The level of expression of mismatches, and in some cases, number of mismatches, of HLA-DPB1 were associated with an increased risk of developing graft-versus-host disease (GVHD) after unrelated hematopoietic cell transplant (HCT), according to results from a study published in the Journal of Clinical Oncology.
Previous studies have established that the HLA-DPB1 antigen can result in graft-versus-host and host-versus-graft allorecognition. The purpose of this study was to confirm the role of HLA-DPB1 expression in the development of GVHD in a large cohort of transplant recipients with varying degrees of antigen matching.
The analysis included data from 19,136 patients who underwent unrelated HCT between 1988 and 2016 from the International Histocompatability Working Group database. The cohort included 11,318 patients who were HLA-10/10, 5880 who were HLA-11/12 with 1 HLA-DPB1 mismatch, and 3391 who had 2 HLA-DPB1 mismatches.
The primary study endpoints were grade 2 to grade 4 (moderate) and grade 3 to grade 4 (severe) acute GVHD. Secondary endpoints included relapse, death not preceded by relapse, disease-free survival (DFS), and overall mortality.
Donor mismatching with 1 donor with a high expression of HLA-DPB1 with transplant recipients who were HLA-A, -B, -C, -DRB1, -and DQB1–matched compared with low-expression patient mismatches was significantly associated with increased odds of moderate (odds ratio [OR], 1.36; 95% CI, 1.19-1.54; P <.001) and severe (OR, 1.32; 95% CI, 1.11-1.57; P =.002) GVHD.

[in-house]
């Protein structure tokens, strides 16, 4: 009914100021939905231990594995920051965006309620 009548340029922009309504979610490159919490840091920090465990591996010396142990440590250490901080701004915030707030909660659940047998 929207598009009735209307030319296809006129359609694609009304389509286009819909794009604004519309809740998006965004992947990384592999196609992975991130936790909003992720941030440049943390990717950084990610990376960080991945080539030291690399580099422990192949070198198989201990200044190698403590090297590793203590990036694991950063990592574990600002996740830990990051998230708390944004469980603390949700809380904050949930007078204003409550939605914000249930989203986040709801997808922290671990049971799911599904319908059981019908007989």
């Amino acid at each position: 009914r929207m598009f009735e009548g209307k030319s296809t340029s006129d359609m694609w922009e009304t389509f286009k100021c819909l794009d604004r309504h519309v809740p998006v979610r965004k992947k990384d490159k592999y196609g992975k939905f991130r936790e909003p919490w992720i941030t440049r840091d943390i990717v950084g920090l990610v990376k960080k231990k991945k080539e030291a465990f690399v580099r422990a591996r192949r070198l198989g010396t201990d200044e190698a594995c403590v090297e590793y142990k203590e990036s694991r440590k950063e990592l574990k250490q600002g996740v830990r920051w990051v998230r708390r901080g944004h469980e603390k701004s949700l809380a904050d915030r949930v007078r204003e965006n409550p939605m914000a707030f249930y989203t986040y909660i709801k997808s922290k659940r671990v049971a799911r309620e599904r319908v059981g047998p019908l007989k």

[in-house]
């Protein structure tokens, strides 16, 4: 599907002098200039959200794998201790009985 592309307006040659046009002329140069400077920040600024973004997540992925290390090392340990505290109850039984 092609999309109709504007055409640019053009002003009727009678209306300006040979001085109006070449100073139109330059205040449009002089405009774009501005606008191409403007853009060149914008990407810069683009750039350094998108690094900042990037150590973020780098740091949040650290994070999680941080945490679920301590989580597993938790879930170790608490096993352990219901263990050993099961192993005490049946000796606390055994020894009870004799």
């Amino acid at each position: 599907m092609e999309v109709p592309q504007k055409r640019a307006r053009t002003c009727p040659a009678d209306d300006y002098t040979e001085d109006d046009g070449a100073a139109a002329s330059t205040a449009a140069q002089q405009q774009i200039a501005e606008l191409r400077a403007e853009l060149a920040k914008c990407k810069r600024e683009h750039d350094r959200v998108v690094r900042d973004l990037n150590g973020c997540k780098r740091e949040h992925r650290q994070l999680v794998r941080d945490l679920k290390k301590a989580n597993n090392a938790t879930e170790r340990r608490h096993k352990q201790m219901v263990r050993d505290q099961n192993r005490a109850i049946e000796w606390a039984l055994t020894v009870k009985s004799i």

The expression level of the donor’s mismatched HLA-DPB1 was not associated with GVHD.
Acute GVHD was also significantly associated with increasing numbers of HLA-DPB1 mismatches among transplant recipients with 1 HLA-A, -B, -C, -DRB1, or -DQB1 mismatches. For moderate GVHD, the ORs were 1.23 (95% CI, 1.08-1.40; P =.002) for 1 mismatch and 1.40 (95% CI, 1.21-1.62; P <.001) for 2 mismatches; for severe GVHD, the ORs were 1.19 (95% CI, 1.01-1.40; P =.04) for 1 mismatch and 1.40 (95% CI, 1.18-1.67; P <.001) for 2 mismatches, compared with 0 mismatches. The level of expression of the mismatched HLA-DPB1 allotype was not associated with GVHD.
The authors concluded that, given these data, and “together with increasing ease of upfront HLA-DPB1 typing of patients and unrelated donors, the use of HLA-DPB1 expression in day-to-day clinical practice may enhance donor selection and lower GVHD risks for patients.”
Petersdorf EW, Bengtsson M, De Santis D, et al. Role of HLA-DP expression in graft-versus-host disease after unrelated donor transplantation [published online June 1, 2020]. J Clin Oncol. doi: 10.1200/JCO.20.00265
This article originally appeared on Cancer Therapy Advisor